Slide 1: The pt had a 4D CT to evaluate for parathyroid hyperplasia or adenoma. This study highlights the importance of the reformats and is a nice example of a sign described in the U/S literature and in AJNR (linked below) for the same sign on CT.
Slide 2: The thyroid U/S described the partially calcified nodule on the right (circle) and did not clearly see a parathyroid adenoma. Inferior to the right thyroid lobe there was mention of a partially calcified lesion (arrows) of unknown etiology.
Slide 3: Here are the 3 phases we scan using a low dose protocol developed by Diversified with the neck hyperextended. This simulates the position during surgery. It also elevates the glands for better visualization and reduces the radiation dose.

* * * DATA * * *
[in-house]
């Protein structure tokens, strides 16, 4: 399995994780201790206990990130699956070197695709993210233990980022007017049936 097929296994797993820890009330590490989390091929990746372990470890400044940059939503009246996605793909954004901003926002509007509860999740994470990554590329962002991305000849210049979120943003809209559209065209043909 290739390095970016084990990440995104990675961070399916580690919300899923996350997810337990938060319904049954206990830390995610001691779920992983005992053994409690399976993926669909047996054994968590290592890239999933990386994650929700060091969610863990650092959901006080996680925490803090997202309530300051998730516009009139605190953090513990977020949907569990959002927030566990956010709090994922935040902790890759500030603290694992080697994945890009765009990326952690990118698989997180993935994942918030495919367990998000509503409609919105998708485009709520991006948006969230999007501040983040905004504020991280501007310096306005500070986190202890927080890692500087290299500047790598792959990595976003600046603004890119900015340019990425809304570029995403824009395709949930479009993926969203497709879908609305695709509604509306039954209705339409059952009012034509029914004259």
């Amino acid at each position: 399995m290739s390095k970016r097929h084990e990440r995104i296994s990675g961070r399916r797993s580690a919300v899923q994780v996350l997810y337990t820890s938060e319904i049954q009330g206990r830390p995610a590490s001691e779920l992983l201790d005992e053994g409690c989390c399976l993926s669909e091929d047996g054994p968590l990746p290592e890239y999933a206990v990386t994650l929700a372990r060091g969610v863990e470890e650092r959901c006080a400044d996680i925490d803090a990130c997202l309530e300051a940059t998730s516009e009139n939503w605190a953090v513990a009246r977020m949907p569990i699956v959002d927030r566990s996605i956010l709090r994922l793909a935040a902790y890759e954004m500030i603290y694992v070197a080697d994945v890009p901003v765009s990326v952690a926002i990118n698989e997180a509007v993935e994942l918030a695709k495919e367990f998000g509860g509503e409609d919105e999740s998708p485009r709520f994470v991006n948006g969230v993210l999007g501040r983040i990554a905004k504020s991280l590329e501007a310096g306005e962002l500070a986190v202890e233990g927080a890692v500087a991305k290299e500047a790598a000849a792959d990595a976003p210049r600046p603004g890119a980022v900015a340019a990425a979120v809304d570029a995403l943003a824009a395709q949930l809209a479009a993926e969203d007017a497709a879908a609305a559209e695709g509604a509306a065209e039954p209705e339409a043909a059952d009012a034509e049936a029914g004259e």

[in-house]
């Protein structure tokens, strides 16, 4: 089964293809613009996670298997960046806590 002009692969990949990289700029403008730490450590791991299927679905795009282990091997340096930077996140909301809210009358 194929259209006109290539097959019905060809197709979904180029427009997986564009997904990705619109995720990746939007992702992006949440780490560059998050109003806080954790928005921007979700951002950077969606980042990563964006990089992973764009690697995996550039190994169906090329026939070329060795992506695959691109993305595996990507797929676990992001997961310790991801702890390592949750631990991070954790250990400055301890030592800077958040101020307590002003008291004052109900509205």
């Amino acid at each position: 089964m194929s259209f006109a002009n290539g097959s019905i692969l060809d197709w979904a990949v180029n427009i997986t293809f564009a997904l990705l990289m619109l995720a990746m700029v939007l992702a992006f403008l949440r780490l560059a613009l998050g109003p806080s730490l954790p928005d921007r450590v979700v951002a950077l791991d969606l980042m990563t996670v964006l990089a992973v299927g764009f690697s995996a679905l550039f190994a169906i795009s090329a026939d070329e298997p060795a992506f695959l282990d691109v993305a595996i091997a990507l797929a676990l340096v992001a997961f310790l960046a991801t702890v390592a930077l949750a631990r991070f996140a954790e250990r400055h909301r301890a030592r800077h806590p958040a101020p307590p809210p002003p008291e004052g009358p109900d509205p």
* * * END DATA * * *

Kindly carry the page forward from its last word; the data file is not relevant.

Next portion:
Slide 4: There are 2 rim calcified nodules on the right with the upper lesion having an outer rim of enhancing tissue laterally that washes out on the delayed image. On the left (*), is another soft tissue nodule that has early phase enhancement that washes out.
Slide 5: In addition, there are numerous arterial branches (arrow) superior to the right-sided calcified nodules and the left inferior thyroid artery (*) is enlarged and has a branch extending to the superior margin of the left sided nodule = “polar vessel sign”. The patient will soon have an FNA of the calcified nodules so although this is not classic for an adenoma we will see, but the left-sided nodule is classic for a parathyroid adenoma (surgery will confirm).
Read the AJNR article here.
Bahl M, Muzaffar M, Vij G, Sosa J A, Roy Choudhury K, Hoang JK. AJNR: vol. 35, pp 578-581.